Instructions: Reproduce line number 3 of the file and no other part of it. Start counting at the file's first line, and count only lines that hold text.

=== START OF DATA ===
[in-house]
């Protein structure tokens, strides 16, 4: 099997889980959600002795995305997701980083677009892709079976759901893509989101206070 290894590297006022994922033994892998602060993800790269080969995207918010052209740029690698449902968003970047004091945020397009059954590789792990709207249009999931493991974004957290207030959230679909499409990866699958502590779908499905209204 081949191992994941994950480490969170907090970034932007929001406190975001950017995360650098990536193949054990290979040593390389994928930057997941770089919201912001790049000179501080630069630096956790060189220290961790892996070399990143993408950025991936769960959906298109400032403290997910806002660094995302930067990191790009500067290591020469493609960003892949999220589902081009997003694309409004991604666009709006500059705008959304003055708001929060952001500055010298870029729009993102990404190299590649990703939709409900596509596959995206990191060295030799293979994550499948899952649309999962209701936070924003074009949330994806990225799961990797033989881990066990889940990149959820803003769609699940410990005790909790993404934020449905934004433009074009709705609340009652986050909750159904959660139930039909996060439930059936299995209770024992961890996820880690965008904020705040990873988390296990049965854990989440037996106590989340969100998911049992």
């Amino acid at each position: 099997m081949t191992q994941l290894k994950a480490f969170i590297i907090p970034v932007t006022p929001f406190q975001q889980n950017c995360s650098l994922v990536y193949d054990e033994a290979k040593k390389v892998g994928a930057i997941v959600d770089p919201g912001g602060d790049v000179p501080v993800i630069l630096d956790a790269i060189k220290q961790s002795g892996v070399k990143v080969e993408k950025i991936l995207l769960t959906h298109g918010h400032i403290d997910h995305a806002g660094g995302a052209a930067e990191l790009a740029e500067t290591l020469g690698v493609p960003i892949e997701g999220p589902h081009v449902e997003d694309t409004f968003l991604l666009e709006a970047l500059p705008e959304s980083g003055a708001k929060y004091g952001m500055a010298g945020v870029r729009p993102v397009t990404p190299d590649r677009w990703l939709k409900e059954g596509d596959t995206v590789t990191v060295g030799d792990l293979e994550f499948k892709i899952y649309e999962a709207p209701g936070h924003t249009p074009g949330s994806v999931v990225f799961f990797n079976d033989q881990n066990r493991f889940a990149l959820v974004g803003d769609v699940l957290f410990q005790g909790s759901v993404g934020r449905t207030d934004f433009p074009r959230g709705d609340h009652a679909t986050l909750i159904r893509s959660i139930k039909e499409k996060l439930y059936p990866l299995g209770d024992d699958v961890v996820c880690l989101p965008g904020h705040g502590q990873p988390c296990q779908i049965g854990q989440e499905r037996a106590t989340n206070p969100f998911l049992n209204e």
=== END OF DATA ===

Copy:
């Amino acid at each position: 099997m081949t191992q994941l290894k994950a480490f969170i590297i907090p970034v932007t006022p929001f406190q975001q889980n950017c995360s650098l994922v990536y193949d054990e033994a290979k040593k390389v892998g994928a930057i997941v959600d770089p919201g912001g602060d790049v000179p501080v993800i630069l630096d956790a790269i060189k220290q961790s002795g892996v070399k990143v080969e993408k950025i991936l995207l769960t959906h298109g918010h400032i403290d997910h995305a806002g660094g995302a052209a930067e990191l790009a740029e500067t290591l020469g690698v493609p960003i892949e997701g999220p589902h081009v449902e997003d694309t409004f968003l991604l666009e709006a970047l500059p705008e959304s980083g003055a708001k929060y004091g952001m500055a010298g945020v870029r729009p993102v397009t990404p190299d590649r677009w990703l939709k409900e059954g596509d596959t995206v590789t990191v060295g030799d792990l293979e994550f499948k892709i899952y649309e999962a709207p209701g936070h924003t249009p074009g949330s994806v999931v990225f799961f990797n079976d033989q881990n066990r493991f889940a990149l959820v974004g803003d769609v699940l957290f410990q005790g909790s759901v993404g934020r449905t207030d934004f433009p074009r959230g709705d609340h009652a679909t986050l909750i159904r893509s959660i139930k039909e499409k996060l439930y059936p990866l299995g209770d024992d699958v961890v996820c880690l989101p965008g904020h705040g502590q990873p988390c296990q779908i049965g854990q989440e499905r037996a106590t989340n206070p969100f998911l049992n209204e």